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From Christ’s Death to Jesus’ Life

A Critical Reinterpretation of Prevailing Theories of the Cross- Translated by Joyce J. Michael

Jakub S. Trojan

This book began to materialize in the 1960s and 1970s during clandestine seminars organized by the author for Czechoslovak thinkers who dared to ponder theological questions during the communist era. It therefore provides a revealing glimpse of some of the issues that were of concern to people living under the domination of both the Nazi and communist regimes. This aspect of the book is evident in its emphasis on questions of theodicy which are raised by the idea that Jesus’ death was initiated by God.
At the same time, the book is very much concerned with contemporary issues. By analyzing traditional understandings of the cross held by a number of prominent theologians, the author seeks to address the fact that classic theories of the atonement do not speak in a compelling way to today’s secularized, post-Christian milieu. After examining perspectives that place central emphasis on the salvific consequence of Jesus’ death, the author presents his own views regarding the significance that Jesus’ life may have for the present age. He challenges his readers to venture a living interpretation of Scripture and explores the possibility that God’s plan of salvation is most faithfully represented by the compassion and justice that Jesus modelled throughout his entire life.


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Preface xiii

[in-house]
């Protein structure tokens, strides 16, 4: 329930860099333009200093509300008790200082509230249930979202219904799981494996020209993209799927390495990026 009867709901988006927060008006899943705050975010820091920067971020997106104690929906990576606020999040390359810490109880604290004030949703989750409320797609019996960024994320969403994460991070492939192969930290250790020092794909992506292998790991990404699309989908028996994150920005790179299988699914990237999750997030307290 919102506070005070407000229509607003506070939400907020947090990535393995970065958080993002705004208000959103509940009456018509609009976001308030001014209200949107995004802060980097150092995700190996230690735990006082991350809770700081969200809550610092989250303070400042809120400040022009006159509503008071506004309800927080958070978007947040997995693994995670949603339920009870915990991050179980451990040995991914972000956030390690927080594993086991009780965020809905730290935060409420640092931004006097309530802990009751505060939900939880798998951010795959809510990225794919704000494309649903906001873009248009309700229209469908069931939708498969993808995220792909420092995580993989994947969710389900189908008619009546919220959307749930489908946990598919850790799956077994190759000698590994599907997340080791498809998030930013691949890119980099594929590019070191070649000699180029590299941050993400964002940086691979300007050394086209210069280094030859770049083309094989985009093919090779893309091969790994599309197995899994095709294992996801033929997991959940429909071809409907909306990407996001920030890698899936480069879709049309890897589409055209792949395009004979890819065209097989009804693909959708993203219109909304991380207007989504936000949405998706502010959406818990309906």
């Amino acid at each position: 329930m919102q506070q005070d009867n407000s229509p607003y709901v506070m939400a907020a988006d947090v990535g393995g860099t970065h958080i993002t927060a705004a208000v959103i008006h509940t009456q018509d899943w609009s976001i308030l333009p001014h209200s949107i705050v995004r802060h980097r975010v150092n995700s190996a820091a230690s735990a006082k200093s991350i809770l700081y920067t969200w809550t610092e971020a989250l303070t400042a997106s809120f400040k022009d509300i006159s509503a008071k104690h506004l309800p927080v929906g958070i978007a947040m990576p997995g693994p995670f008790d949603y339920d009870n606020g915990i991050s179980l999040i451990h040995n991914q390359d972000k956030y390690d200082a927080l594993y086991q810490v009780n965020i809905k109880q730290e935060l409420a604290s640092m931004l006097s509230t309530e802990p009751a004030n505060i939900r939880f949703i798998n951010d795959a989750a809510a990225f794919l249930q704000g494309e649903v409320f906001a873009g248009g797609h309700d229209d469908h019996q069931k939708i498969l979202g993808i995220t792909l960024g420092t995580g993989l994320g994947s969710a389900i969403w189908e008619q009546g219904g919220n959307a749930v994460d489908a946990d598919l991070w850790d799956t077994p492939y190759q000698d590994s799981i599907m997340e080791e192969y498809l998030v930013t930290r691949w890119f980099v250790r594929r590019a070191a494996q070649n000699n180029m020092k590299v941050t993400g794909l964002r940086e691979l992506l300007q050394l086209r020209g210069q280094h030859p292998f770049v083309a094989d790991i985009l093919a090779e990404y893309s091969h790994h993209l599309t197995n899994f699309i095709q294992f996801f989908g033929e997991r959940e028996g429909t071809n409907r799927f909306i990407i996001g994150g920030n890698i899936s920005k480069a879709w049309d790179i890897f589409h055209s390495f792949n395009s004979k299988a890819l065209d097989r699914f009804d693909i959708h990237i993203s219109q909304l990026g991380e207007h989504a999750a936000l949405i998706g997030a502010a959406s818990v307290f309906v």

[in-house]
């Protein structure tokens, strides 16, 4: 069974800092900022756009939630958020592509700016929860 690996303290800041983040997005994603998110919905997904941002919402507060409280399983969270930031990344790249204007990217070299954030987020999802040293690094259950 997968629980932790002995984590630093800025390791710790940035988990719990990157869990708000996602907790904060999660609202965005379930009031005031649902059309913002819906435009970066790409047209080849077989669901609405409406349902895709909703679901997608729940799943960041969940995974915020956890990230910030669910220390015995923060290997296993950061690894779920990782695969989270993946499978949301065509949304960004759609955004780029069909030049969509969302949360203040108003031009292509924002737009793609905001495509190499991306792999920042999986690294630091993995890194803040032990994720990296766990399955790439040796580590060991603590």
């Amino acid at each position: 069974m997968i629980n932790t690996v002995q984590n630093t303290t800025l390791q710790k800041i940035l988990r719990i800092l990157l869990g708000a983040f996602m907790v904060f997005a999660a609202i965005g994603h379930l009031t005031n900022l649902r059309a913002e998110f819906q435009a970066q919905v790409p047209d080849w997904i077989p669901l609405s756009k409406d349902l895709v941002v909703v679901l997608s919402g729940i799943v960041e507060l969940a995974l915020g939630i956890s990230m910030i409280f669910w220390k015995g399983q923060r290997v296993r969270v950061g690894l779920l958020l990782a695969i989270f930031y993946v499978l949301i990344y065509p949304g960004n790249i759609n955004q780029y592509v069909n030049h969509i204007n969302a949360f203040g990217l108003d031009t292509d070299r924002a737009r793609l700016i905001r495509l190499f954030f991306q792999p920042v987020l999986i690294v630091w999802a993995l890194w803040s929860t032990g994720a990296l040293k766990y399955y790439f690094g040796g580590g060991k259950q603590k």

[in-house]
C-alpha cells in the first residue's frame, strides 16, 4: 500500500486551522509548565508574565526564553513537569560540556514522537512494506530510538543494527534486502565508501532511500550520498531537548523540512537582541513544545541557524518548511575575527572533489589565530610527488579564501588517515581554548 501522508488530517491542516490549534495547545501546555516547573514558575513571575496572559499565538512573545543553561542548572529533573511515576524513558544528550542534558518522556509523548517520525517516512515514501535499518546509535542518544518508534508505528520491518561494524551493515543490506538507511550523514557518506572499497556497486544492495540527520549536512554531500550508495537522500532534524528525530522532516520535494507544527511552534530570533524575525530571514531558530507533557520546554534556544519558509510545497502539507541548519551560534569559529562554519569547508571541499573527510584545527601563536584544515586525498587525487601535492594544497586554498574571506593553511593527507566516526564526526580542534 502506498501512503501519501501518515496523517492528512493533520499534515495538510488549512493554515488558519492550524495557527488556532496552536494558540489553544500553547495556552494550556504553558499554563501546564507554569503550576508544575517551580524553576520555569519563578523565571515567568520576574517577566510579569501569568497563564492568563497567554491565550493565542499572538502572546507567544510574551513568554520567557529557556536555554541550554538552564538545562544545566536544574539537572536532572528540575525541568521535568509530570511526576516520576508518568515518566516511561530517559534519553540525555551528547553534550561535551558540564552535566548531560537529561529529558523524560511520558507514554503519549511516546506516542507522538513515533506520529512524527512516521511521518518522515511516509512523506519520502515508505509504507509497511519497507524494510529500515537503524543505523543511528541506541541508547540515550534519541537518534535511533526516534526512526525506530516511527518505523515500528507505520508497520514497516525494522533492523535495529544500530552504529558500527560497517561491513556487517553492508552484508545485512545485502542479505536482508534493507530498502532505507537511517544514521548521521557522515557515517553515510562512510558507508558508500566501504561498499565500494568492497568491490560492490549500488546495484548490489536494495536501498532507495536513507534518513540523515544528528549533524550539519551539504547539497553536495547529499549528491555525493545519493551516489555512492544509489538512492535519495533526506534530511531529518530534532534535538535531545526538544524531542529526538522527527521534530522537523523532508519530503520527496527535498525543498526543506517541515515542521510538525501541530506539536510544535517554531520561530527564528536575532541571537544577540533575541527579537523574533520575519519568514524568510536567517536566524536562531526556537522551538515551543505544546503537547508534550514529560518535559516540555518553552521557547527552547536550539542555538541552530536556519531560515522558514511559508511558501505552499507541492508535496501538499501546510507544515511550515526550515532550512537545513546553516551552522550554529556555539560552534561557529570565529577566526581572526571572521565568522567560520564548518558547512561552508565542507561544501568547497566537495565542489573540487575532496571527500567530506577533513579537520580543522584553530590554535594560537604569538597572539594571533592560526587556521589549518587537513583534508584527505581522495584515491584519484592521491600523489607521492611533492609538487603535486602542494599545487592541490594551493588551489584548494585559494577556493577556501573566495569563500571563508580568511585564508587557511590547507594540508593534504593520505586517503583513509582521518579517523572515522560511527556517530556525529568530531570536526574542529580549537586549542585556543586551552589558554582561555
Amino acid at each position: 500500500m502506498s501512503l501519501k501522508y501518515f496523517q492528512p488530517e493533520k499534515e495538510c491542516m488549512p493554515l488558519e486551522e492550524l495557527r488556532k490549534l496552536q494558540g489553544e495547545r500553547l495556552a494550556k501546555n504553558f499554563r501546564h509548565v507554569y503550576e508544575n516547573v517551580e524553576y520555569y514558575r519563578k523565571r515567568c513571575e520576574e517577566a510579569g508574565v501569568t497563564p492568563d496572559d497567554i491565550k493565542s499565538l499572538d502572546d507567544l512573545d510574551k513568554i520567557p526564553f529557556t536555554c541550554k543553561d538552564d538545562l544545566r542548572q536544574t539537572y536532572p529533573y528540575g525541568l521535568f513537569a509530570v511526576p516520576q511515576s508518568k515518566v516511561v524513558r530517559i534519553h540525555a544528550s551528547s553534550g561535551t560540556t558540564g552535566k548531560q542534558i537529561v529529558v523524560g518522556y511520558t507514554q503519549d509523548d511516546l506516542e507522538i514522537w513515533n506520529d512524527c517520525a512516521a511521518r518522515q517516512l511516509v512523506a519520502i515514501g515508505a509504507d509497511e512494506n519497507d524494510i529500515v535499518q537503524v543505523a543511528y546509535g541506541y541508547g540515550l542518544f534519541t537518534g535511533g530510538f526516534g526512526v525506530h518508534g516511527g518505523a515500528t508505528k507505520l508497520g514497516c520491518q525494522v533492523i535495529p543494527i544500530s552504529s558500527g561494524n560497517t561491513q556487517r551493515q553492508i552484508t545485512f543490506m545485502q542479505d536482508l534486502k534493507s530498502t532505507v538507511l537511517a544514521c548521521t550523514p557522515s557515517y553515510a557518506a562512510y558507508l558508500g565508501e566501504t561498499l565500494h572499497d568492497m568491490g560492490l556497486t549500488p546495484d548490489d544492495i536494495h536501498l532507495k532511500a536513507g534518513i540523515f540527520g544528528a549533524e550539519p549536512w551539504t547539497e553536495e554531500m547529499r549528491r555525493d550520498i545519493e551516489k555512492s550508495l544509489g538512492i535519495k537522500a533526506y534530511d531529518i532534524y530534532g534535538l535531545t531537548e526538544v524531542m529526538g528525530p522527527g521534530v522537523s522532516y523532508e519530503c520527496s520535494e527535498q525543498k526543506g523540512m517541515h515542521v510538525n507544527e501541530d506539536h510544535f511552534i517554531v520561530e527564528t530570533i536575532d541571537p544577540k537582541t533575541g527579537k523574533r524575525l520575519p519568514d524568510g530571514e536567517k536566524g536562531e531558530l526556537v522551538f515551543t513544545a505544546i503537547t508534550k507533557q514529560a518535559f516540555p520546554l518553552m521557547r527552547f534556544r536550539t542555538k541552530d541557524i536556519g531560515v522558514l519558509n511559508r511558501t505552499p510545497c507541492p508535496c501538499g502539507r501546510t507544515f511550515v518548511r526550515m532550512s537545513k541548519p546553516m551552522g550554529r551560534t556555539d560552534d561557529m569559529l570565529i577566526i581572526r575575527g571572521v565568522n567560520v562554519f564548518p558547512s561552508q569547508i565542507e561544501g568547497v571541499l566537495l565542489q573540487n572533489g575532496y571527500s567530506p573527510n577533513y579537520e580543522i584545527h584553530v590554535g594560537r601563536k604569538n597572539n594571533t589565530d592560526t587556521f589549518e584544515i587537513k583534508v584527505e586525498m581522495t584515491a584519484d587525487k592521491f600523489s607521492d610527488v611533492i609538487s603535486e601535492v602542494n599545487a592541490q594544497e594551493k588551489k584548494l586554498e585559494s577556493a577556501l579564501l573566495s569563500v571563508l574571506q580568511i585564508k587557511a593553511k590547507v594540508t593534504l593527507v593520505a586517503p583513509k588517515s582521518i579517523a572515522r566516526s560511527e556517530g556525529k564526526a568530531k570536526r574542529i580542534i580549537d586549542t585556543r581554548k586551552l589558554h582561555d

Preface Why did I write this book? For many years, I have thought about the question, which is the crux of the thesis that I will put forth; namely, what significance does Jesus’ death on the cross have? Is it really the core of the Christian faith, the key to understanding what is at stake in it? Is it the most important pillar of the message that connects all of the main streams of the Christian tradition? Is the statement ave crux, spes unicam actually – or exclusively – valid? During the past few years, I have devoted attention to this issue in my lectures at the Protestant Theological Faculty of Charles University. The students registered for these classes under the title ‘Jesus’ Story’. The name of the course should have signalled that it would involve a consideration of the whole range of encounters, sermons, conversations and acts of healing that Jesus carried out; his dealings with people who were on the fringes of society; his discussions with individuals who were the bearers of both temporal and spiritual authority; and everything else that was in contrast to Jesus’ death and was a most significant corroboration of God’s salvific dealings with the human race. In my remarks to the students, I also wanted to keep in mind how the man from Nazareth understood his message and especially, the Jewish tradition to which he belonged. Consequently, we could not skip the Sermon on the Mount, which presented a sort of mission statement about ‘the...

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